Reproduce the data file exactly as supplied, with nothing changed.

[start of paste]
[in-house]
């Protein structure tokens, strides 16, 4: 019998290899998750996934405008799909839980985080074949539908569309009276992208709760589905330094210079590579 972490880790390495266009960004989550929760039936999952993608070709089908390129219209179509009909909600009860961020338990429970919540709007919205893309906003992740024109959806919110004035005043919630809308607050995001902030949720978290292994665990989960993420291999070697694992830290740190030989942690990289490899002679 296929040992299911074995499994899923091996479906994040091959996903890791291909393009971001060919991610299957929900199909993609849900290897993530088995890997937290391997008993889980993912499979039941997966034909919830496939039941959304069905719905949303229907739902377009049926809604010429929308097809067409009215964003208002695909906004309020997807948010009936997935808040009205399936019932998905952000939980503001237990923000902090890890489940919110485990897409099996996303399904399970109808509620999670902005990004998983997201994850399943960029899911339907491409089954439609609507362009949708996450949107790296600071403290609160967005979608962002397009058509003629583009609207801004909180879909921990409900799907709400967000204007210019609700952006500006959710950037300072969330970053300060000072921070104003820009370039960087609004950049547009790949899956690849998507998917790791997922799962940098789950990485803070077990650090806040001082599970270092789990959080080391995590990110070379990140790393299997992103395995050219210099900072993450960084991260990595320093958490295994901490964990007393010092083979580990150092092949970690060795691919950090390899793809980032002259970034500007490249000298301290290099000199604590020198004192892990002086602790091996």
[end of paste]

[in-house]
């Protein structure tokens, strides 16, 4: 019998290899998750996934405008799909839980985080074949539908569309009276992208709760589905330094210079590579 972490880790390495266009960004989550929760039936999952993608070709089908390129219209179509009909909600009860961020338990429970919540709007919205893309906003992740024109959806919110004035005043919630809308607050995001902030949720978290292994665990989960993420291999070697694992830290740190030989942690990289490899002679 296929040992299911074995499994899923091996479906994040091959996903890791291909393009971001060919991610299957929900199909993609849900290897993530088995890997937290391997008993889980993912499979039941997966034909919830496939039941959304069905719905949303229907739902377009049926809604010429929308097809067409009215964003208002695909906004309020997807948010009936997935808040009205399936019932998905952000939980503001237990923000902090890890489940919110485990897409099996996303399904399970109808509620999670902005990004998983997201994850399943960029899911339907491409089954439609609507362009949708996450949107790296600071403290609160967005979608962002397009058509003629583009609207801004909180879909921990409900799907709400967000204007210019609700952006500006959710950037300072969330970053300060000072921070104003820009370039960087609004950049547009790949899956690849998507998917790791997922799962940098789950990485803070077990650090806040001082599970270092789990959080080391995590990110070379990140790393299997992103395995050219210099900072993450960084991260990595320093958490295994901490964990007393010092083979580990150092092949970690060795691919950090390899793809980032002259970034500007490249000298301290290099000199604590020198004192892990002086602790091996």